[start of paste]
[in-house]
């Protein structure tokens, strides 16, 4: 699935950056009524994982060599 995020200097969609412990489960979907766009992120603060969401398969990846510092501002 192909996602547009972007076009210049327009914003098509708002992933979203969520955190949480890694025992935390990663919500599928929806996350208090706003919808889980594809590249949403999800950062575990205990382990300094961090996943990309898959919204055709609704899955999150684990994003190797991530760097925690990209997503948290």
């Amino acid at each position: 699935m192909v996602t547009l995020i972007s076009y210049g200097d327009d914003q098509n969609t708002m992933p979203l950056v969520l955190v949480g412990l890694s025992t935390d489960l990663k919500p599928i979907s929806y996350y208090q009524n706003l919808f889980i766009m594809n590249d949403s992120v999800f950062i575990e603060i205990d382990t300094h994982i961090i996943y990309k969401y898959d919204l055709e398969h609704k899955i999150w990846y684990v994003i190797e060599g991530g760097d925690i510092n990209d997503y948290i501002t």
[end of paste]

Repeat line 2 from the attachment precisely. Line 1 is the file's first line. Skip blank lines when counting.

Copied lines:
């Protein structure tokens, strides 16, 4: 699935950056009524994982060599 995020200097969609412990489960979907766009992120603060969401398969990846510092501002 192909996602547009972007076009210049327009914003098509708002992933979203969520955190949480890694025992935390990663919500599928929806996350208090706003919808889980594809590249949403999800950062575990205990382990300094961090996943990309898959919204055709609704899955999150684990994003190797991530760097925690990209997503948290």